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N.Y. Teachers' Union Sues to Block Charters From Certifying Their Teachers

As of this week, New York State has decided to allow some charter schools to certify their own teachers. 

It's likely the first time a charter authorizer has allowed this kind of leeway on certification, my colleague Arianna Prothero reports. And teachers' unions are not taking to it kindly. 

Yesterday, New York State United Teachers and its local affiliate, the United Federation of Teachers, filed a lawsuit with the state supreme court attempting to block the measure.

"These illegal regulations tell the people that New York State cares more about nail salon customers than children in charter schools," NYSUT President Andy Pallotta said in a statement. "How can New York State demand that manicurists need 250 hours of instruction but allow charter school teachers to get certified with far fewer hours of training?"

Under the policy, which the State University of New York Charter Schools Committee approved on Wednesday, prospective charter teachers need at least 160 hours of instruction and 40 hours of classroom practice. (SUNY is one of four groups in New York that can grant charters. It authorizes about 175 charters across the state.)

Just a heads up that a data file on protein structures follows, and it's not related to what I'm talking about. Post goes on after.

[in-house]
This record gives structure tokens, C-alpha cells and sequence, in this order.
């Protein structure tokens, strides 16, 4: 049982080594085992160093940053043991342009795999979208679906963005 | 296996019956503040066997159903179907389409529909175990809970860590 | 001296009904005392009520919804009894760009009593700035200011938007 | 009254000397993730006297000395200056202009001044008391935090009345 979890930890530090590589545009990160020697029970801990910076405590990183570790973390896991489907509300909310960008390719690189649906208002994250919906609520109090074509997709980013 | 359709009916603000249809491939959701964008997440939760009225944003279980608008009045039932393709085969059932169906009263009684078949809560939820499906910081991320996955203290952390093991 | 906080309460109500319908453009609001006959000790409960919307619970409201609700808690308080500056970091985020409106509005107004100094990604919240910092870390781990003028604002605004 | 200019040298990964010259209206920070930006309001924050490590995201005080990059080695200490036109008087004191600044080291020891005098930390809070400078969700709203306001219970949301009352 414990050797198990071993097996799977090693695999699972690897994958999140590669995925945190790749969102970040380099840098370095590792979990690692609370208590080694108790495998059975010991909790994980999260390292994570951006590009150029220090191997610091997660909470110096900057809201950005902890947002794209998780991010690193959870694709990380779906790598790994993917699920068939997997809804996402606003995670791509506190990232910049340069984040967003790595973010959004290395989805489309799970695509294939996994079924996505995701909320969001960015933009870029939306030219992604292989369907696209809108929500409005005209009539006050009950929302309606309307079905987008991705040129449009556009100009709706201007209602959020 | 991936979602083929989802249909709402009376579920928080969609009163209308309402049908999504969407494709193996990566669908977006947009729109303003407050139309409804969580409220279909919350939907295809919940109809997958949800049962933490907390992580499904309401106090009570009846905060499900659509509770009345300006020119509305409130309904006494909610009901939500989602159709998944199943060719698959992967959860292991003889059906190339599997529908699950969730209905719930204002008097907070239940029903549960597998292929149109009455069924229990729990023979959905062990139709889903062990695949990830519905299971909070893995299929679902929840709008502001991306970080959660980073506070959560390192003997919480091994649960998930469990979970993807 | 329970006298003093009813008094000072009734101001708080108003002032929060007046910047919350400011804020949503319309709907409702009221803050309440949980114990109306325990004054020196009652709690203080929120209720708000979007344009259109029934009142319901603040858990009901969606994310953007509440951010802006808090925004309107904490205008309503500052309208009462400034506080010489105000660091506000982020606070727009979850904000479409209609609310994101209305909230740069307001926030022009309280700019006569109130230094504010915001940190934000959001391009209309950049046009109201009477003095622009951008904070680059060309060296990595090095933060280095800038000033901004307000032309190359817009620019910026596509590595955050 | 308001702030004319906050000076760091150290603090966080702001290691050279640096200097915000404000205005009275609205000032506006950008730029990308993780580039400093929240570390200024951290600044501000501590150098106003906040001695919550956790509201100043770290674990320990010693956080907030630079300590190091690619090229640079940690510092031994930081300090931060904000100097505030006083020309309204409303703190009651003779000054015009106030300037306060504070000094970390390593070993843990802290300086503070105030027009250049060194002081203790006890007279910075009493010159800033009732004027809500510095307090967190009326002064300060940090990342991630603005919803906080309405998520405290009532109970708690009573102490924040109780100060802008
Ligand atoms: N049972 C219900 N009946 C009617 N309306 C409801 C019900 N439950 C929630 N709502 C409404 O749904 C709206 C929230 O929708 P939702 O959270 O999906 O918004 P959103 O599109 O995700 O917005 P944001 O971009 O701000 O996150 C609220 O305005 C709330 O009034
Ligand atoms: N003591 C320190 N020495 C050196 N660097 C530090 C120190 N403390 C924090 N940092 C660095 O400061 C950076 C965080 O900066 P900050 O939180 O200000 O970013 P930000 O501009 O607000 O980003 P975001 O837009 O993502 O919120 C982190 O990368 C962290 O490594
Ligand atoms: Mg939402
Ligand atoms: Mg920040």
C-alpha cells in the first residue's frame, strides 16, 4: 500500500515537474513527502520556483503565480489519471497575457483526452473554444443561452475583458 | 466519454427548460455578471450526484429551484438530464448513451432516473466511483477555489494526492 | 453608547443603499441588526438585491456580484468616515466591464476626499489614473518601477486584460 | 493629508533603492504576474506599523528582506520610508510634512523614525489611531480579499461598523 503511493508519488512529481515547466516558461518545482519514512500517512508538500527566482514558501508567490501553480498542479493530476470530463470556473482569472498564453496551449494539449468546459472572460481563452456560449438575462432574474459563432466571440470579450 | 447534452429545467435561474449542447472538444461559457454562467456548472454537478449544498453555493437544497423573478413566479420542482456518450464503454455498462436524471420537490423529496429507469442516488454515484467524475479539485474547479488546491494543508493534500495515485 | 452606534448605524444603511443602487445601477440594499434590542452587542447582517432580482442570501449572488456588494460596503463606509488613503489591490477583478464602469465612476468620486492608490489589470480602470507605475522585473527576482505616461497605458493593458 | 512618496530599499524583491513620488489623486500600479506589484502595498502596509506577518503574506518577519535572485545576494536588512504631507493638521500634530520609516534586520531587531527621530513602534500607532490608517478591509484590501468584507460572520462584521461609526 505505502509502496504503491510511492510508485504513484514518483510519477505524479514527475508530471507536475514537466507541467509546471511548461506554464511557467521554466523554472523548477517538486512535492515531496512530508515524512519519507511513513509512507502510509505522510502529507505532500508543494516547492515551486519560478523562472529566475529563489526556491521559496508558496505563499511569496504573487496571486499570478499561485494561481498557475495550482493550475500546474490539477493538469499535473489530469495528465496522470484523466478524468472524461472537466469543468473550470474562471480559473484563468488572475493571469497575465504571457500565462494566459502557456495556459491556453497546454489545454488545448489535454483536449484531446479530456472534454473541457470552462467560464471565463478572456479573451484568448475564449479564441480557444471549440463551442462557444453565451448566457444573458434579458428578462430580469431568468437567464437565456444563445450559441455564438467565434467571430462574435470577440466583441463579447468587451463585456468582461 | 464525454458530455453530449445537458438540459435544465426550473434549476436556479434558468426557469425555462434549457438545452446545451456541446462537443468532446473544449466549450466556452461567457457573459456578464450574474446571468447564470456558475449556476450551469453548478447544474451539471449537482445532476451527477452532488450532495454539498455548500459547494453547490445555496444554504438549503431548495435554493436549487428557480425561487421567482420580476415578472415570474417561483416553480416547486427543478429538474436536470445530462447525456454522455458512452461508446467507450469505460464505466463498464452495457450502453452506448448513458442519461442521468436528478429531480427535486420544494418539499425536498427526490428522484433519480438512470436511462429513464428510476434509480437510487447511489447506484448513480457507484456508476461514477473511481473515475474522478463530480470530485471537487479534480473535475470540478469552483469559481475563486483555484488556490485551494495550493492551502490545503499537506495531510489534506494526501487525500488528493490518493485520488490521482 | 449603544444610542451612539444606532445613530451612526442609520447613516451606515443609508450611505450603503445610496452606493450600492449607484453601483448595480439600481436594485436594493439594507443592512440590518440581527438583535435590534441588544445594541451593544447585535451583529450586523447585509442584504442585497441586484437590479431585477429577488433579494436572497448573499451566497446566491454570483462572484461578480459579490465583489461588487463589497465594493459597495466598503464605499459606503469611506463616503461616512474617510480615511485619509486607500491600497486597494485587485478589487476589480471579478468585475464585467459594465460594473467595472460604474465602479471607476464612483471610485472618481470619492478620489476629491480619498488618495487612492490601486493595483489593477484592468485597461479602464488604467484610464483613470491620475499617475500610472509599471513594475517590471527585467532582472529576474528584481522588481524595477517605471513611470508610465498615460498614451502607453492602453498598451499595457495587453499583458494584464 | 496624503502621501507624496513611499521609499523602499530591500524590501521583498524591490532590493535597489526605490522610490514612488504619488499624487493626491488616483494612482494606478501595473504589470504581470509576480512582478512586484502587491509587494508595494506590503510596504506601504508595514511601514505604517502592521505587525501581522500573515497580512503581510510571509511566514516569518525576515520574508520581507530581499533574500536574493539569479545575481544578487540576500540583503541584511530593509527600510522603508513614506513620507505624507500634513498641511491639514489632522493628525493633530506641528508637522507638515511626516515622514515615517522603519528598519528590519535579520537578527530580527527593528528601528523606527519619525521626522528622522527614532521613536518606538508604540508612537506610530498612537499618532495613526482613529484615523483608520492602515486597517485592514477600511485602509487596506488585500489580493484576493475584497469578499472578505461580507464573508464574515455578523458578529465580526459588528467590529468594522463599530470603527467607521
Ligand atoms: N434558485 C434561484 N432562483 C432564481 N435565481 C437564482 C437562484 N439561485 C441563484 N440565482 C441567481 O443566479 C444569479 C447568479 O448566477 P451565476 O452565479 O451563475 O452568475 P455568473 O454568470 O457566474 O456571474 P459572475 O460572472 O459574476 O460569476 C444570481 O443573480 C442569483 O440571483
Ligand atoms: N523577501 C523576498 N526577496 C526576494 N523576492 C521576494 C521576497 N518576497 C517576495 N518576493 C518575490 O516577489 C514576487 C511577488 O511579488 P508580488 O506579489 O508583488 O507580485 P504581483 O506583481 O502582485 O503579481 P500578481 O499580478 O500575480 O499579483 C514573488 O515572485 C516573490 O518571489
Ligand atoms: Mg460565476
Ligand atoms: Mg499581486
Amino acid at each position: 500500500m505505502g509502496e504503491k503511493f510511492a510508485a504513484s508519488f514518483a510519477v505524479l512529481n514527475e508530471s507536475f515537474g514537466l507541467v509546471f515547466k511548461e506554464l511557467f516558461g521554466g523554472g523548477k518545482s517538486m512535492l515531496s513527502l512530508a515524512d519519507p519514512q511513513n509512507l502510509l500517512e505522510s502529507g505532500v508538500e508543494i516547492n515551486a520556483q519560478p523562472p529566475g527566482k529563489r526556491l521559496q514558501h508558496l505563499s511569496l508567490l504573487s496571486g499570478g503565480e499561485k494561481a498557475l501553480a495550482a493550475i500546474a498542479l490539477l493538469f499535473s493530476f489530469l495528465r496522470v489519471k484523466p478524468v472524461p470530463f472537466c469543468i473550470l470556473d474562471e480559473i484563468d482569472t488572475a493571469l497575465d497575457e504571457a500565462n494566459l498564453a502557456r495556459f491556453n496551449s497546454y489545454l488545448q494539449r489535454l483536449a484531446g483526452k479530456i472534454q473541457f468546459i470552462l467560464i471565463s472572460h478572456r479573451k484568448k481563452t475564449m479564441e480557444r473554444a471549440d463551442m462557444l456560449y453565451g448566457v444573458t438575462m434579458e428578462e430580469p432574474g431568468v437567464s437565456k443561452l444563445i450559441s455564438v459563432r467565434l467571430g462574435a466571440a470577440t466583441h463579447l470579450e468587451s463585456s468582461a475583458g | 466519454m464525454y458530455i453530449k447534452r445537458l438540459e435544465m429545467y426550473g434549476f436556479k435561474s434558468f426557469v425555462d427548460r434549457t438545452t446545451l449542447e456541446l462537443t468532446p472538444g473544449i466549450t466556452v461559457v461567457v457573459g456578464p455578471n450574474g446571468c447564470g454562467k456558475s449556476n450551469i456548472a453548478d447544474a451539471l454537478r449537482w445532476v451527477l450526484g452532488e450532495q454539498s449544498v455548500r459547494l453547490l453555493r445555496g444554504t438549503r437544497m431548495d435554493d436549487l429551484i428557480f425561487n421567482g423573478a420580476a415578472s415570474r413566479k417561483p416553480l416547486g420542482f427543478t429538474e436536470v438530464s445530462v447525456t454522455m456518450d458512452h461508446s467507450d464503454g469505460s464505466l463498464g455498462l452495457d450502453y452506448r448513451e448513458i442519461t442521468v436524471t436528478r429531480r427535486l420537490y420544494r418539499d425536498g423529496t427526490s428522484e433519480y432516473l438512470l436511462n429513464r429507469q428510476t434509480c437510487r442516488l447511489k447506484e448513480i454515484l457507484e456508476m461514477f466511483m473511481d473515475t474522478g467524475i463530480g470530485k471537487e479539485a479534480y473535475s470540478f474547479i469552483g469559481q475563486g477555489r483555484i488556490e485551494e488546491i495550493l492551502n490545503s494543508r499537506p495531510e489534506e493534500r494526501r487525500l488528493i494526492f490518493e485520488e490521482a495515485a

Charter candidates will need to pass just one of the state's certification exams or an equivalent test. (Traditional candidates in New York have to pass several.) To qualify to offer certification, the charter schools have to meet certain performance benchmarks.

For comparison, Teach for America—an alternative-route preparation program that frequently receives criticism for its fast-track training—requires its New York candidates receive 185 hours of instruction and 40 hours in the classroom with a mentor teacher before taking on a full-time teaching role, according to spokeswoman Ana Vargas. And the program requires the teachers continue their studies in a master's program while they teach.

Nationally, teachers in traditional preparation programs are required to do an average of 525 hours of student teaching, according to the most recent annual report on teacher quality from the U.S. Secretary of Education.

Risky or Smart Policy?

Supporters of the SUNY measure say charter schools have trouble filling positions, and therefore need an alternate certification pathway. 

The unions aren't the only ones concerned about this change. New York State Education Commissioner MaryEllen Elia and Board of Regents Chancellor Betty Rosa have publicly lambasted the decision, calling it "an insult to the teaching profession."

Some advocates for students with special needs are worried as well. Lauren Morando Rhim, the executive director of the National Center for Special Education, put out a statement saying, "Creating pathways that lack adequate training (e.g., only 40 hours of practice time) runs the risk of hurting rather than helping schools committed to improving the outcomes for at-risk students, particularly students with disabilities."

But charter school advocates say the flexibility makes for smart policy. "Let's celebrate decisions focused on getting children the kind of educators they need," Northeast Charter Schools Network's New York State Director Andrea Rogers said in a statement. 

New York recently lowered the pass score that prospective teachers need to achieve on the state's licensure exam (known as edTPA). In that case, NYSUT was among the groups in favor of lowering the bar, noting that New York had among the highest cut scores in the country.


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